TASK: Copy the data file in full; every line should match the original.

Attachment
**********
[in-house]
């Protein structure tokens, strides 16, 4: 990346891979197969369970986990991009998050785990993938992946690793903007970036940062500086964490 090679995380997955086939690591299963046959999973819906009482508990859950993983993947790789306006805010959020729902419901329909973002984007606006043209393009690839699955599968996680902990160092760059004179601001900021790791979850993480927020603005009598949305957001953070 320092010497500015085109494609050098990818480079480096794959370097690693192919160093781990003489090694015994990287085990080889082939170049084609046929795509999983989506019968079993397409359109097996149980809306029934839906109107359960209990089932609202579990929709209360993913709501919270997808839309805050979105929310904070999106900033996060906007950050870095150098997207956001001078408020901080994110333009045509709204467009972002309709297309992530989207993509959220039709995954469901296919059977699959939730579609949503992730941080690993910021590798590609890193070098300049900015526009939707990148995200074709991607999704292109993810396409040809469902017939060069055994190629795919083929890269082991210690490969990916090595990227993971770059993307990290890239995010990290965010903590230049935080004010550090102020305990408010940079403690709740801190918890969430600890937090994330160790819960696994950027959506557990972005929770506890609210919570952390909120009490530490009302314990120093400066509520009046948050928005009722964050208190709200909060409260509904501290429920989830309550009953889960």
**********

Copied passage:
[in-house]
């Protein structure tokens, strides 16, 4: 990346891979197969369970986990991009998050785990993938992946690793903007970036940062500086964490 090679995380997955086939690591299963046959999973819906009482508990859950993983993947790789306006805010959020729902419901329909973002984007606006043209393009690839699955599968996680902990160092760059004179601001900021790791979850993480927020603005009598949305957001953070 320092010497500015085109494609050098990818480079480096794959370097690693192919160093781990003489090694015994990287085990080889082939170049084609046929795509999983989506019968079993397409359109097996149980809306029934839906109107359960209990089932609202579990929709209360993913709501919270997808839309805050979105929310904070999106900033996060906007950050870095150098997207956001001078408020901080994110333009045509709204467009972002309709297309992530989207993509959220039709995954469901296919059977699959939730579609949503992730941080690993910021590798590609890193070098300049900015526009939707990148995200074709991607999704292109993810396409040809469902017939060069055994190629795919083929890269082991210690490969990916090595990227993971770059993307990290890239995010990290965010903590230049935080004010550090102020305990408010940079403690709740801190918890969430600890937090994330160790819960696994950027959506557990972005929770506890609210919570952390909120009490530490009302314990120093400066509520009046948050928005009722964050208190709200909060409260509904501290429920989830309550009953889960």